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Ten Terrific Mind Mapping and Brainstorming Tools Today, I am running a workshop about using mind mapping and brainstorming tools to help students meet some of the Common Core standards in English Language Arts. Below are some of the tools that we will be using today. On a related note, if you're interested in having me come to your school or facilitate a virtual workshop, please click here for more information. Popplet is a great service that combines the best of online sticky note services like Wallwisher with collaborative mind mapping functions. Text 2 Mind Map offers a great way to turn your typed outlines into mind maps. Realtime Board is a new online tool for hosting online, collaborative brainstorming sessions. Inkflow is an iPad app for visual thinkers who like to sketch to process what they're hearing, seeing, and learning. iBrainstorm is a free brainstorming application for the iPad and the iPhone. SyncSpace is a collaborative whiteboard app available for iPad here and for Android here.

instaGrok | A new way to learn A.nnotate Discussion/Q&A Tools 20+ Tools to Create Your Own Infographics A picture is worth a thousand words – based on this, infographics would carry hundreds of thousands of words, yet if you let a reader choose between a full-length 1000-word article and an infographic that needs a few scroll-downs, they’d probably prefer absorbing information straight from the infographic. What’s not to like? Colored charts and illustrations deliver connections better than tables and figures and as users spend time looking back and forth the full infographic, they stay on the site longer. Plus, readers who like what they see are more likely to share visual guides more than articles. While not everyone can make infographics from scratch, there are tools available on the Web that will help you create your very own infographics. In this article, we’re listing more than 20 such options to help you get your messages across to your readers, visually. Read Also: The Infographic Revolution: Where Do We Go From Here? What About Me? “What About Me?” Vizualize.me Piktochart easel.ly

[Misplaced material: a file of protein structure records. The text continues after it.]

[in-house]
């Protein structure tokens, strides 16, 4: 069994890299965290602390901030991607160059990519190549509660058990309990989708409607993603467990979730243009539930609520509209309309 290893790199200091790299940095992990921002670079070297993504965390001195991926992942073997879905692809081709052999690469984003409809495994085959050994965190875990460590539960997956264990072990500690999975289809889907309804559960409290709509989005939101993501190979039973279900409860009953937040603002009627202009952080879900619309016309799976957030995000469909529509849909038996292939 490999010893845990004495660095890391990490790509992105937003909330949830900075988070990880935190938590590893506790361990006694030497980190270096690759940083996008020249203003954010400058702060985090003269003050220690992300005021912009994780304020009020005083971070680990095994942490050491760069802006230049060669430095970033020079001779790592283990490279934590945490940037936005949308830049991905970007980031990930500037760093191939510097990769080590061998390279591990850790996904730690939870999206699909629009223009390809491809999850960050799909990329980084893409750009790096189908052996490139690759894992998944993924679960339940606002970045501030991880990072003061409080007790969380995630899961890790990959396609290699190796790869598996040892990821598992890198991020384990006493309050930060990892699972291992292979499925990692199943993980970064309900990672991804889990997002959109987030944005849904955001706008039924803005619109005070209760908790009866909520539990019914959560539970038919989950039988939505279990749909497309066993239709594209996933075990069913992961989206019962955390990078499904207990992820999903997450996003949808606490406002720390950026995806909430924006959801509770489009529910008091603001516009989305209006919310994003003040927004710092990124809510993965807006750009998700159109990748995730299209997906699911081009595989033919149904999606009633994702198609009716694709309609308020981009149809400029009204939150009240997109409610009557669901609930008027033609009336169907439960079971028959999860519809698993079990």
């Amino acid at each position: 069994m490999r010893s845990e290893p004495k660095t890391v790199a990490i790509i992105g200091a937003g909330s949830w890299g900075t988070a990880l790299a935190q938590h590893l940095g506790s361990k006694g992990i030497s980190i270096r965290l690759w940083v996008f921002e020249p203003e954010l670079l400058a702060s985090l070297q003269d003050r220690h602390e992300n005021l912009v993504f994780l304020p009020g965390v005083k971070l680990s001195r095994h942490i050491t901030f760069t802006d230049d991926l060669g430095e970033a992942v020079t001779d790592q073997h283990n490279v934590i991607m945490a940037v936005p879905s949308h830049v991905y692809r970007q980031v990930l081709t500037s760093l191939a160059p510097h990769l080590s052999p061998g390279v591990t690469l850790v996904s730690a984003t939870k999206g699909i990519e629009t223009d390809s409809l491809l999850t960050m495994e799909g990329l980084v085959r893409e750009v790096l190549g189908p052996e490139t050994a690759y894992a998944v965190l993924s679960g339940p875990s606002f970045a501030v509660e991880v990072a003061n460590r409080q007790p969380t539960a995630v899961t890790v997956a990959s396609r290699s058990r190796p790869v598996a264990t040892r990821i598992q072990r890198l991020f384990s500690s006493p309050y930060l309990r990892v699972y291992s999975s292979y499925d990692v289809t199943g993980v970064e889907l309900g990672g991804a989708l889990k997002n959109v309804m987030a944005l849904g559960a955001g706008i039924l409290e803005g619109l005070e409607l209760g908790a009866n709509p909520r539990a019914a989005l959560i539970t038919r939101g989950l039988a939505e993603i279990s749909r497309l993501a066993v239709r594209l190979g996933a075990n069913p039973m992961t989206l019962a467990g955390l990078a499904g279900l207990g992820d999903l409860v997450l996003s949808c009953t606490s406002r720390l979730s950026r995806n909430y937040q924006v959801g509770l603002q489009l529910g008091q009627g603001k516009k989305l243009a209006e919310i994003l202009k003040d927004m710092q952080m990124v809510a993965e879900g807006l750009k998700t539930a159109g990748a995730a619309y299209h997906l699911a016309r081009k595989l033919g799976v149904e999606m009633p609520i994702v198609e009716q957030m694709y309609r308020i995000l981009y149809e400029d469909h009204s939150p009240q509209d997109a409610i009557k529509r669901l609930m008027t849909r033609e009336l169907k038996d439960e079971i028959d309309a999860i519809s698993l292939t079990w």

How To Make Students Better Online Researchers I recently came across an article in Wired Magazine called “ Why Kids Can’t Search “. I’m always interested in this particular topic, because it’s something I struggle with in my middle and high school classes constantly, and I know I’m not alone in my frustrations. Getting kids to really focus on what exactly they are searching for, and then be able to further distill idea into a few key specific search terms is a skill that we must teach students, and we have to do it over and over again. We never question the vital importance of teaching literacy, but we have to be mindful that there are many kinds of “literacies”. In the past, we spent a lot of time in schools teaching kids how to do library research, and how to use a variety reference materials like dictionaries, encyclopedias, microfiche, card catalogs, public records, anthologies, and other sources too numerous to recall. The real answer? SPEND TIME teaching your kids the digital literacy skill of proper searching. 1. 2. 3. 4.